Alaska Airlines Visa® Business card: Get 60,000 online bonus miles plus Alaska’s Famous Companion Fare™ from $121 ($99 fare plus taxes and fees from just $22) with this offer. To qualify, make purchases of $3,000 or more within the first 90 days of opening your account. You also get a free checked bag, all for an annual fee of $50 for the company and $25 per card.
Airline loyalty programs
Winner: Alaska Airlines
While mile valuations are close between the airlines, Alaska came out on top after comparing rewards earning rate, basic economy offerings, elite status, additional fees, on-board entertainment and pet policies.
American Airlines loyalty program
American’s AAdvantage Miles are worth 1.2 cents each based on NerdWallet calculations, or 2.5 cents for business class. And other than flying, there are several ways to earn miles: through car rentals, vacation packages, cruises, plus dining and online shopping.
The airline’s award chart boasts award flights for as few as 7,500 miles, but there are also occasional web specials available for even fewer. And when it comes time to book award travel, it’s easy to do online. As for AAdvantage elite status, American made it easier than ever this year to work your way up via their new Loyalty Points.
Alaska Airlines loyalty program
Alaska’s loyalty program, Mileage Plan, is easy to use. Miles are worth around 1.1 cents a piece according to NerdWallet valuations, or 2.8 cents for business class flights. Earn miles by flying, but also through hotel and rental car bookings and via Mileage Plan Shopping and Dining.
Plus, you can book with Money & Miles if you’re short on miles and Alaska publishes an award chart so you can get a good idea of what award flights will cost (domestic flights start at 5,000 miles). If it’s Alaska’s elite status you’re after, Alaska will likely get you there faster than any other airline thanks to its earning structure.
According to NerdWallet research, Alaska takes the trophy in the fees department. While baggage fees are comparable, seat selection and other fees aren’t. That means you’ll likely spend less on upgrades and add-ons with Alaska.
On American flights, a personal item and carry-on are free, but checked bags cost $30 for your first bag, $40 for your second, and up to $200 for your fourth. Some of the fees are waived for many international flights.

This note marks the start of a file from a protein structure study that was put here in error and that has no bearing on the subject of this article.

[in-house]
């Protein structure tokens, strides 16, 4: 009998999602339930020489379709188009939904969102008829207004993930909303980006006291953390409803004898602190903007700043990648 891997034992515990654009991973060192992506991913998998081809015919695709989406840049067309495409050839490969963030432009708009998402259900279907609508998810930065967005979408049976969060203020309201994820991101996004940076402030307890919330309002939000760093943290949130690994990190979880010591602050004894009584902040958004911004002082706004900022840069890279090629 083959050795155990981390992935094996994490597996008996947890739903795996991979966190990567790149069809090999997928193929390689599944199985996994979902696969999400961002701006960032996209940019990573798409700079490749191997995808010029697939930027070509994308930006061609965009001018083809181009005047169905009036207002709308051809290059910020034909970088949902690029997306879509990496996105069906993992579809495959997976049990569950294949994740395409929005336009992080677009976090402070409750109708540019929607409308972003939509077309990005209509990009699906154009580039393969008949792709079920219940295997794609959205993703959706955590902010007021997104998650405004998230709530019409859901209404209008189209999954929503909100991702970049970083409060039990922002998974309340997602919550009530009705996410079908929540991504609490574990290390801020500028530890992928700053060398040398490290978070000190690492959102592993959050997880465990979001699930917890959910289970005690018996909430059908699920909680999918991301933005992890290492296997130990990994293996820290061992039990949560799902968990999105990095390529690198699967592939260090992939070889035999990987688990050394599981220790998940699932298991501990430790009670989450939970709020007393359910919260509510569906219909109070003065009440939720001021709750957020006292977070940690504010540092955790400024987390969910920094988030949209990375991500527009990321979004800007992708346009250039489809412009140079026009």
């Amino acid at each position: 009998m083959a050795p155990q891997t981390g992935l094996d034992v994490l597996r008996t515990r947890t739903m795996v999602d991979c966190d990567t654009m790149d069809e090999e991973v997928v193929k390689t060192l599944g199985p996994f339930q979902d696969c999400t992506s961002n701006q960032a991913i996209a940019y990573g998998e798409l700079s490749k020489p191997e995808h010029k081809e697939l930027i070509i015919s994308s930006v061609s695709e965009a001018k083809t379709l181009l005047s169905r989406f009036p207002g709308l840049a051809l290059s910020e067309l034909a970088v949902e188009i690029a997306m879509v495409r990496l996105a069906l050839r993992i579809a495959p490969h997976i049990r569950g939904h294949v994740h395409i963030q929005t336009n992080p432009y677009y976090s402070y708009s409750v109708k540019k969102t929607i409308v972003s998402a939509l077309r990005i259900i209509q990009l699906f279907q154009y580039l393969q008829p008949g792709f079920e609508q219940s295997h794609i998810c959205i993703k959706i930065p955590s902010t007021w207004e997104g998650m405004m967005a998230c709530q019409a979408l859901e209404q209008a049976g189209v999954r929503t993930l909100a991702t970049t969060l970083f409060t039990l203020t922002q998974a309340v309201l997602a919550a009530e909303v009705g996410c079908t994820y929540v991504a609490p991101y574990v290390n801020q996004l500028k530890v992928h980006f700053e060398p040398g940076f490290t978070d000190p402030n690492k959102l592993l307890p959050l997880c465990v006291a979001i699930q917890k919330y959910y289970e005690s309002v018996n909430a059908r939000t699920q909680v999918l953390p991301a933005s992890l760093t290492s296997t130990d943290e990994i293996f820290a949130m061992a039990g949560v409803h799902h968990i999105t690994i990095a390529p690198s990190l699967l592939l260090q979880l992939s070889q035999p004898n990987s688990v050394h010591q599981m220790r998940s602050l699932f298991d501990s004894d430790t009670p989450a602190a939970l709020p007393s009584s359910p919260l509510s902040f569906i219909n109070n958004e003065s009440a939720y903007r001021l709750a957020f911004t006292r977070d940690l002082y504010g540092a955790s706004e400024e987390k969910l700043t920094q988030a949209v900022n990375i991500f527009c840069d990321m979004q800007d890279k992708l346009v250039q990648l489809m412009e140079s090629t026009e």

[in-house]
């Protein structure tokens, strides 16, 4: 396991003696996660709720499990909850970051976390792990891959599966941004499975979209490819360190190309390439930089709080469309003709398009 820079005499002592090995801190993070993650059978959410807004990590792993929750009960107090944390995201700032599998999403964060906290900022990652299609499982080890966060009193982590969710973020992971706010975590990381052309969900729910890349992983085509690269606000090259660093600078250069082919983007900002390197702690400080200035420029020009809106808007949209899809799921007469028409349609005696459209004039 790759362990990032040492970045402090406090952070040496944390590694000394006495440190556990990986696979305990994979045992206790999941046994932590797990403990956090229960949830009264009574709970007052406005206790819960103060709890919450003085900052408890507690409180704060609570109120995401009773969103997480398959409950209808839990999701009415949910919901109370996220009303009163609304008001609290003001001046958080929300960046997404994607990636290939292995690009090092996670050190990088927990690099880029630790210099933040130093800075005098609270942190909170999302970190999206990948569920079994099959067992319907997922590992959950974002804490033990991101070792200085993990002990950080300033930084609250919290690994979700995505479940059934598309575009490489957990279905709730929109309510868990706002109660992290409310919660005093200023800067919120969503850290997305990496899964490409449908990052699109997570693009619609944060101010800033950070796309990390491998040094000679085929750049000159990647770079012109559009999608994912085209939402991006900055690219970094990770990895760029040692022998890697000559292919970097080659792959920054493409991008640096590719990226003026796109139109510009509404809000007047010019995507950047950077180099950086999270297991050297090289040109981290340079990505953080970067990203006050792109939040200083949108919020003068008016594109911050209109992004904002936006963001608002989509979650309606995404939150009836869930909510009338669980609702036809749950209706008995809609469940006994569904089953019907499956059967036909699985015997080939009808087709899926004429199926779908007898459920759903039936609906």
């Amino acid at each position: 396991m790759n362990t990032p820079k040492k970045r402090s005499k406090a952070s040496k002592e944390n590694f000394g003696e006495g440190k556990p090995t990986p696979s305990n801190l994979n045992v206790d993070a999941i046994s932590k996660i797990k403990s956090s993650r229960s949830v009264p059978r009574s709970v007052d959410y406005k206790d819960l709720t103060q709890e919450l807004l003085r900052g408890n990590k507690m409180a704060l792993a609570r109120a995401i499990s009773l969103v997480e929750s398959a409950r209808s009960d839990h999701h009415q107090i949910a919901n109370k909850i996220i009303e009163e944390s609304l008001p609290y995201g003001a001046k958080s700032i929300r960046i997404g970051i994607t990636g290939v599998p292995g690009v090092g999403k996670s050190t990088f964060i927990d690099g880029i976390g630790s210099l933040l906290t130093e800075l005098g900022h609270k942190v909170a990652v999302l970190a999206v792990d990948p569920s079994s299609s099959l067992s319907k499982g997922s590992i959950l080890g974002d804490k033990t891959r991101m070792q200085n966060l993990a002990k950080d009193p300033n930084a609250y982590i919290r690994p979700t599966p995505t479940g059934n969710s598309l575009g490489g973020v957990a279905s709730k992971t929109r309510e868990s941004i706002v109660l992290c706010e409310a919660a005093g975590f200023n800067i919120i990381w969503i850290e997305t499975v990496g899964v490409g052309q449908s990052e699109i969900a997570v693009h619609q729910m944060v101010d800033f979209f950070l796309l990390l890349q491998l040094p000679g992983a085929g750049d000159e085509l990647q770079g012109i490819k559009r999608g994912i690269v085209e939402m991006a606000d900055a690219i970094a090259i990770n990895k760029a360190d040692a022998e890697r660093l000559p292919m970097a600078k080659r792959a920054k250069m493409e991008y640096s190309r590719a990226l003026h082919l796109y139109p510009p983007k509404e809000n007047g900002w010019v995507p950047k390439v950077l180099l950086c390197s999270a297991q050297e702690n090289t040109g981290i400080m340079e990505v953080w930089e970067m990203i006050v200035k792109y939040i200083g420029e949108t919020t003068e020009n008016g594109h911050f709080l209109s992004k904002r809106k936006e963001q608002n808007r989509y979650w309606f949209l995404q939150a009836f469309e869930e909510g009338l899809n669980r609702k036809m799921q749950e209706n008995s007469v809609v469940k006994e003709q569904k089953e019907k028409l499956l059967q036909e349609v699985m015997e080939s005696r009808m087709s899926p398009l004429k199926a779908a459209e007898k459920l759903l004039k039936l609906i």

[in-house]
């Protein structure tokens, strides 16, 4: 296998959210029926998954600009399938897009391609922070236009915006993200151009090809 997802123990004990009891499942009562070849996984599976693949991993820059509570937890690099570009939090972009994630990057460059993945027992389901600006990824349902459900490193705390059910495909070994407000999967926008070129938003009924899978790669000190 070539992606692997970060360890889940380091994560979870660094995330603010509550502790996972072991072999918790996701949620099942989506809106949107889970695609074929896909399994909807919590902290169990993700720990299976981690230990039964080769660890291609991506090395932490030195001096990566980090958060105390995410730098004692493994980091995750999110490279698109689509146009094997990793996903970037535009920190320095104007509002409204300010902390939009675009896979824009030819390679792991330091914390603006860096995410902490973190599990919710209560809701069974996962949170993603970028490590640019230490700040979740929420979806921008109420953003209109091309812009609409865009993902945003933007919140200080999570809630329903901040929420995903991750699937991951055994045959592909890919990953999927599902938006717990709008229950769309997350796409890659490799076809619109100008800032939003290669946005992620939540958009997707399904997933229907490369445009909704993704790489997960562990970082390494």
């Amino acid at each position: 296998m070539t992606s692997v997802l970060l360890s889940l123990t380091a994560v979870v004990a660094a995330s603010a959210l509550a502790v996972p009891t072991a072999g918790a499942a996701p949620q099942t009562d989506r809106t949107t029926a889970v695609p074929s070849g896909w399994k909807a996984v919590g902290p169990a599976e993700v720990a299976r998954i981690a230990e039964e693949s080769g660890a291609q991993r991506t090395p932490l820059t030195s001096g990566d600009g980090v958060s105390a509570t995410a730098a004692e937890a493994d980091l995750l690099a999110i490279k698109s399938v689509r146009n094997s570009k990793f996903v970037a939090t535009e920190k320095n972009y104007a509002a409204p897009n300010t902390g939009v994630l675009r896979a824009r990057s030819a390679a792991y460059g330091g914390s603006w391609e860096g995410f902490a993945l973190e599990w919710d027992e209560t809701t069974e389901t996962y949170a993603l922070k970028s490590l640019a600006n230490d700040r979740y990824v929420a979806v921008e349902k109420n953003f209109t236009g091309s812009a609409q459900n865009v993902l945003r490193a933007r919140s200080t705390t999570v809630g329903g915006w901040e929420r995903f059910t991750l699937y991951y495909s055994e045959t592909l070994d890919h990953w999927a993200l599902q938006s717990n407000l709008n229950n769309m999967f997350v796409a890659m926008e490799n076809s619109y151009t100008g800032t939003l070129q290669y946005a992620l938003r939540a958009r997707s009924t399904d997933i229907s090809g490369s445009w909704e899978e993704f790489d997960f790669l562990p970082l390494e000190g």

Seat selection costs more, too, starting at $20 for Main Cabin Extra. Only Premium Economy and above offer free seat selection, leaving Basic Economy and Main Cabin passengers to pay a fee for preferred seats.
When flying on Alaska, all passengers get a carry-on and one personal item. For checked bags, it costs $30 for the first one and $40 for the second.
On Alaska, only the cheapest fares, Saver fares, don’t include seat selection. But any fare can upgrade to a Premium Class fare.
Alaska and American are neck-and-neck when it comes to the in-flight experience, but Alaska barely squeaks out ahead thanks to free in-flight texting.
American offers the option to stream TV, movies, music and more using your own devices, all for free. You can also purchase Wi-Fi access on most aircraft if you need to browse the web or check your email while you’re in the air. American offers a monthly subscription if you are truly a frequent flyer.
Alaska also offers tons of free entertainment like movies, music and TV, plus USB and seat outlets on most flights so you can keep your devices charged. Most of the airline’s fleet offers satellite Wi-Fi for purchase, plus free texting.
The bottom line
In the competition of Alaska Airlines vs. American Airlines, there’s a clear winner: Alaska. The airline has the most rewarding credit card offers, the higher-rated frequent flyer program, fewer fees and an overall better in-flight experience.